Note: AI Endurance offers genuine-AI tri plans and pioneered integrating dfa a1

Eric (@Humango.ai) specifically commented that the API was easy-to-use.

easy-to-use Cloud API [to deploy workouts]

Note: Humango claims to use AI as your endurance coaching assistant


I’ve had a look at some of the coding. I’m not a coder myself but I just about understood it. I reckon I could have a good go at producing a SuuntoPlus Guide.

Here are some examples that go live today.

Example 1: Training Peaks – How It Works

Your workout in Training Peaks can be one you created or from a paid-for plan or a plan from your coach.

Once the workout is in the Training Peaks calendar, automatically syncs to every service you’ve linked to Training Peaks…including the Suunto app.

The smartphone Suunto app then syncs to the watch and it’s interesting to also note that you can ‘favourite’ some workouts and keep them on the watch. This is a handy feature for me as my Wahoo+Training Peaks combo is based on the free version of TP which deletes the workout from the device once its scheduled day has passed.

You can choose any Guide that’s on the watch and if one is specifically scheduled in your calendar you are automatically prompted to start it.

As you exercise, the guide pops up notifications at the start of each step and, in this case, Training Peaks also provide an own-branded custom screen with metrics including targets and a countdown to the end of the step. A final niceity is that the details of both the planned and actual performances are merged together in TP.

Example 2: AI Endurance – How It Works

The flow of getting workouts from AI Endurance to my Suunto 9 Baro was pretty much the same as with Training Peaks. Simply connect the service and then push the test to Suunto. The calendarised workouts are automatically synced.


On Suunto’s smartphone app, set the workout to be permanently stored on the watch and you have a ‘favourite’.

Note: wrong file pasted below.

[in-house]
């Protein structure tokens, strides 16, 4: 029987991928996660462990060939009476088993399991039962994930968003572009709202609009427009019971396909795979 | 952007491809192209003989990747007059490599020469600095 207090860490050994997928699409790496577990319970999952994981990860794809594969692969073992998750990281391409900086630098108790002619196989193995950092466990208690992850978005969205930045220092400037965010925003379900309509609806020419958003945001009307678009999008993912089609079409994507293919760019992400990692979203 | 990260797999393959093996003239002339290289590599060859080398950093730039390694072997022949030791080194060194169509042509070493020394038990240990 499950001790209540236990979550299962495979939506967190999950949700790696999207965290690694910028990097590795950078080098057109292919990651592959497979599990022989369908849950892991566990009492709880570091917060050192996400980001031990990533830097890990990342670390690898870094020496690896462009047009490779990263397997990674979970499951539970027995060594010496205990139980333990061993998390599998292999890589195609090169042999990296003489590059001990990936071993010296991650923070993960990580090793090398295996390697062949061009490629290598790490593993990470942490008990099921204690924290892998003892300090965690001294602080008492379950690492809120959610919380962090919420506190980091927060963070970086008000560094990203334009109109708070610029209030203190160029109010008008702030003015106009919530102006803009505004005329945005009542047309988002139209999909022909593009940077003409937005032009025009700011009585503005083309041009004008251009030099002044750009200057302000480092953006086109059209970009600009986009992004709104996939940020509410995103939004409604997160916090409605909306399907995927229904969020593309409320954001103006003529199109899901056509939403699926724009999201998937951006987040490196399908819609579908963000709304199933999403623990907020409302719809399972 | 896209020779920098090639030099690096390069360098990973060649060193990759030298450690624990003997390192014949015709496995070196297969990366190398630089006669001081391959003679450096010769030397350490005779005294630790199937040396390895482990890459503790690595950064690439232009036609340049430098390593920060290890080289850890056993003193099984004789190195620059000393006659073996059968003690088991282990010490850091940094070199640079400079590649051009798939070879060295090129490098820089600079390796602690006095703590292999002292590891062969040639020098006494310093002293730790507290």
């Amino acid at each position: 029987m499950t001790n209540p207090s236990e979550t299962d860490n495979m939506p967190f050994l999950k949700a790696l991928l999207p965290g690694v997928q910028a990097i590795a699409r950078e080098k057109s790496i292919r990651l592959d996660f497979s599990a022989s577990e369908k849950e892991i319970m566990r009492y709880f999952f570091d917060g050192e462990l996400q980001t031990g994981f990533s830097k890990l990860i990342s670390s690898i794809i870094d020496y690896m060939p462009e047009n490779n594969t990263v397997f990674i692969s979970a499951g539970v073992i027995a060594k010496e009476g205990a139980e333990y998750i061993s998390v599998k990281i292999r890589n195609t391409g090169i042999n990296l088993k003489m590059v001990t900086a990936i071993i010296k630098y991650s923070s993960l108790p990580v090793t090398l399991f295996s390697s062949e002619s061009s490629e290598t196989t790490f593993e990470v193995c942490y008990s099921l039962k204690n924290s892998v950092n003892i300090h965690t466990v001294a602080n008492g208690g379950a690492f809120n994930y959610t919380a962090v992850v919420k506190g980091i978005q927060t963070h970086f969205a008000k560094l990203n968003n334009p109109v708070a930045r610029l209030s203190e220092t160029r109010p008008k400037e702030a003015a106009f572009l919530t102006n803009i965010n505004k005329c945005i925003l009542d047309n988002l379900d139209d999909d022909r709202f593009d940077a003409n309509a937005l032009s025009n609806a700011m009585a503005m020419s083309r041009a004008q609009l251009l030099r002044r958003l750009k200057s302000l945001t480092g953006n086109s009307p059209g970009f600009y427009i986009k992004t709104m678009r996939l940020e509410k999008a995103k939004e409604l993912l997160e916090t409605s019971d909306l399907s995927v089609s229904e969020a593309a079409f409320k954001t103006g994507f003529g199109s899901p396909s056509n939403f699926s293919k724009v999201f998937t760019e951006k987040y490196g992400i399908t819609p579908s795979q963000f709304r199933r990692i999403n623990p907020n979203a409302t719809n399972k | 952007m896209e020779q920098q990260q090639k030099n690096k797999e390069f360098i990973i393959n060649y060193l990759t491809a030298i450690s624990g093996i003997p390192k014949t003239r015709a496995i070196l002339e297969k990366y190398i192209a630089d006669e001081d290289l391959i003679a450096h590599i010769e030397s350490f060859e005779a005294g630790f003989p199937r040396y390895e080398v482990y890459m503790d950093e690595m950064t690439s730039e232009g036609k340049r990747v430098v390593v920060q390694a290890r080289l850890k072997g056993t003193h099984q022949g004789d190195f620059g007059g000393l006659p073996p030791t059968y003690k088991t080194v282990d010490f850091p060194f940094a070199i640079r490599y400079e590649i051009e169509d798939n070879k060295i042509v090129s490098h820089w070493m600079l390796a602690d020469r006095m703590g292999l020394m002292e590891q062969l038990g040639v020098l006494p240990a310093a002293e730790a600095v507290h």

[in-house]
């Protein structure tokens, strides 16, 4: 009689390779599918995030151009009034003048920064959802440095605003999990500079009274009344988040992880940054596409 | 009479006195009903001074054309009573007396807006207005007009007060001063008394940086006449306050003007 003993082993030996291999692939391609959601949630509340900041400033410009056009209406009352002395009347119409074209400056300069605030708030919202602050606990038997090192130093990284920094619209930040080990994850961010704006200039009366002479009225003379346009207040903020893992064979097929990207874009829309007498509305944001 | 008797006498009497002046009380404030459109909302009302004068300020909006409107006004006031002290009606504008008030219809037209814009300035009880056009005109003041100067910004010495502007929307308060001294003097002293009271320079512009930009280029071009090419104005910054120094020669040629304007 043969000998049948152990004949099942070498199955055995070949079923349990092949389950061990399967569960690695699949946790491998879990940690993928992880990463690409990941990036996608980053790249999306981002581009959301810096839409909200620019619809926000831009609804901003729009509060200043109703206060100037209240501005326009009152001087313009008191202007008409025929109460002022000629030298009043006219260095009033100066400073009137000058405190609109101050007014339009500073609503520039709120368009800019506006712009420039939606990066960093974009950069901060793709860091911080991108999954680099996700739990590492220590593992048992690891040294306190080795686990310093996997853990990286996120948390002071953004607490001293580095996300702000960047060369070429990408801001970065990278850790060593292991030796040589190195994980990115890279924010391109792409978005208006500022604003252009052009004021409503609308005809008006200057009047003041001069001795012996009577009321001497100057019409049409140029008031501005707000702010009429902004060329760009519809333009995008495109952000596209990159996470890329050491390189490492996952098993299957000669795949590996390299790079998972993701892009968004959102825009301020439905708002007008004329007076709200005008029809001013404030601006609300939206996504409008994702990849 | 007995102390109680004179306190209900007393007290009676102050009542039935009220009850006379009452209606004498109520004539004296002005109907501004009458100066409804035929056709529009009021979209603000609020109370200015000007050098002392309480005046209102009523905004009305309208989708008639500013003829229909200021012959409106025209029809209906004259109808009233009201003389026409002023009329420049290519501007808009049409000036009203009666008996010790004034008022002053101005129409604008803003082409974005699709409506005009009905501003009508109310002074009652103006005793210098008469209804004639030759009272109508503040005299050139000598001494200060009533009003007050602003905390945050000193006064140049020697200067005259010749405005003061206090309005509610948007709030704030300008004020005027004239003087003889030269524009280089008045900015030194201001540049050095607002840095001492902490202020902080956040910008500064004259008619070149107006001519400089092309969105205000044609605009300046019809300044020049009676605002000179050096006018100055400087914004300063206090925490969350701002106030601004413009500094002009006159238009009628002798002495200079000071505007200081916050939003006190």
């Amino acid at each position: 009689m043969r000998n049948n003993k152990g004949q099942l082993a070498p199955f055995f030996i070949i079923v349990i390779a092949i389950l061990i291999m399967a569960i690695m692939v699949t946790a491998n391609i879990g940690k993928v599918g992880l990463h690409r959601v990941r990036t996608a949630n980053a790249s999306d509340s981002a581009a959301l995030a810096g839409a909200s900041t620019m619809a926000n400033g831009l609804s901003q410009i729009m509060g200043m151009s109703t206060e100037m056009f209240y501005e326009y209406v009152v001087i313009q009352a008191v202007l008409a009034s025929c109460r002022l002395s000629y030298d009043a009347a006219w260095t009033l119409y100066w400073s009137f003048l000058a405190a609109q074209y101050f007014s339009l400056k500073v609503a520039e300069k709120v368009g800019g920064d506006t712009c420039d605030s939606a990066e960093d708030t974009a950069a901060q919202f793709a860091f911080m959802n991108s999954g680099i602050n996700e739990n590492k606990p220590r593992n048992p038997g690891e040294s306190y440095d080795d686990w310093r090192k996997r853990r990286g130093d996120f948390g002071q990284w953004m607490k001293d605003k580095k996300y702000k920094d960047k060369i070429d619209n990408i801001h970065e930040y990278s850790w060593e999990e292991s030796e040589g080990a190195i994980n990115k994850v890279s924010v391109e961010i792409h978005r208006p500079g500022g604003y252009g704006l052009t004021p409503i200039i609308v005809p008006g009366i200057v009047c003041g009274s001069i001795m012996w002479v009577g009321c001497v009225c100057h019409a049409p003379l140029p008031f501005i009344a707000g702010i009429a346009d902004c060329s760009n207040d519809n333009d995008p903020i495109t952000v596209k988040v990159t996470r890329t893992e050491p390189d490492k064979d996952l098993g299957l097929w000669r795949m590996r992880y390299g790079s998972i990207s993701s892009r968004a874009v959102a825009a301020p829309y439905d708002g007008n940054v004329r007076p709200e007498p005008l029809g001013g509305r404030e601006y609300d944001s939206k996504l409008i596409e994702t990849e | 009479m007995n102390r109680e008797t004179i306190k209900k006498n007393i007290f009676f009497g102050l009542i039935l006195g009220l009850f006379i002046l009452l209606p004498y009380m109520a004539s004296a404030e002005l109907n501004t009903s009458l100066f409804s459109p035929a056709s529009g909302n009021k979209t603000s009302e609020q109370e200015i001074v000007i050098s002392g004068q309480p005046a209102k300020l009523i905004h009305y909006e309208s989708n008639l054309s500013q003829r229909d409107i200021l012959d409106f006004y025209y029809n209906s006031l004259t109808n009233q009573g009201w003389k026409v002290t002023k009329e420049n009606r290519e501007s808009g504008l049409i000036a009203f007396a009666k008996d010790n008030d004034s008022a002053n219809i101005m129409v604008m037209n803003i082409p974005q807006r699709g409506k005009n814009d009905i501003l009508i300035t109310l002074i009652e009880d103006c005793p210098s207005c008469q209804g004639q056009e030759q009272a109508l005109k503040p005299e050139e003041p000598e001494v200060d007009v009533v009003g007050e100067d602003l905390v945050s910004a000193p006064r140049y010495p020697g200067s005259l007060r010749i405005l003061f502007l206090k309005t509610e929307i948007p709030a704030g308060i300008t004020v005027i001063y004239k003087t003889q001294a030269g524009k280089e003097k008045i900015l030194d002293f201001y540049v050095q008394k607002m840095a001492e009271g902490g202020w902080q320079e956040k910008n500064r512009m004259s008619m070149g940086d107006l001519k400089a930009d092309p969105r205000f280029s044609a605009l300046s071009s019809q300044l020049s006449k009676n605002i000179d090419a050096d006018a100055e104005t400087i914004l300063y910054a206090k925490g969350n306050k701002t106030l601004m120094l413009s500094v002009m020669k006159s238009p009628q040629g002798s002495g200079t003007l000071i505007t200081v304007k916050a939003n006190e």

From the developer’s perspective, the Guide can create a label to automatically identify both the completed workout and the steps within it. Thus the imported results can be quickly targetted with the correct algorithms.


Example 3: Gretel Planner

The Golden Trail World Series shows race guidance that includes key climb information. Again, Garmin and Polar have climb tools but implemented differently.



Example 4: Suunto’s Own Workout & Drills

Not to be left out of their own party, Suunto has created a series of guides for practising sports techniques and for taking you through some strength workouts.


I like the idea of being guided through a strength workout by simply being reminded of what comes next. Whilst I do like to gather every last drop of my endurance data, my S&C work is usually just a vague process rather than a rigidly controlled machine where I correctly log every last rep and exercise (we’re all different, some of you want to do that).

Example 5: Motivation & Challenges

GoJoe.com has Alistair Brownlee as a backer and the company produces challenges for groups, friends, workmates and teams with ability-weighted leaderboards to make it more inclusive for everyone. They are linking up with Suunto Guides to provide their platform to Suunto users.


The only issues I found were these that will probably be fixed in the next firmware update!

  1. Descriptive Text was too on the Step Notification small even on the large screen Suunto 9 Baro. (I’m definitely getting older)
  2. One of the automatic laps totally obscured the Step Notification (the countdown timerΒ  and target is still on the target screen, so it’s OK)
  3. Sync times of Guides from the app is too long.
  4. Race plan notifications rely on distance triggers. If the GPS distance is wrong the trigger will occur at the wrong point. (Geo-location triggers are planned)


Suunto 5 Peak left side view\

Key Points To Remember

  1. More use-cases than structured workouts
  2. Easy to develop
  3. 3rd parties can brand the Guide they create
  4. Only works for recent Suunto watches (S5, S9)
  5. It’s more of a guiding type feature than a ‘thou must’ feature. A nudge rather than a push.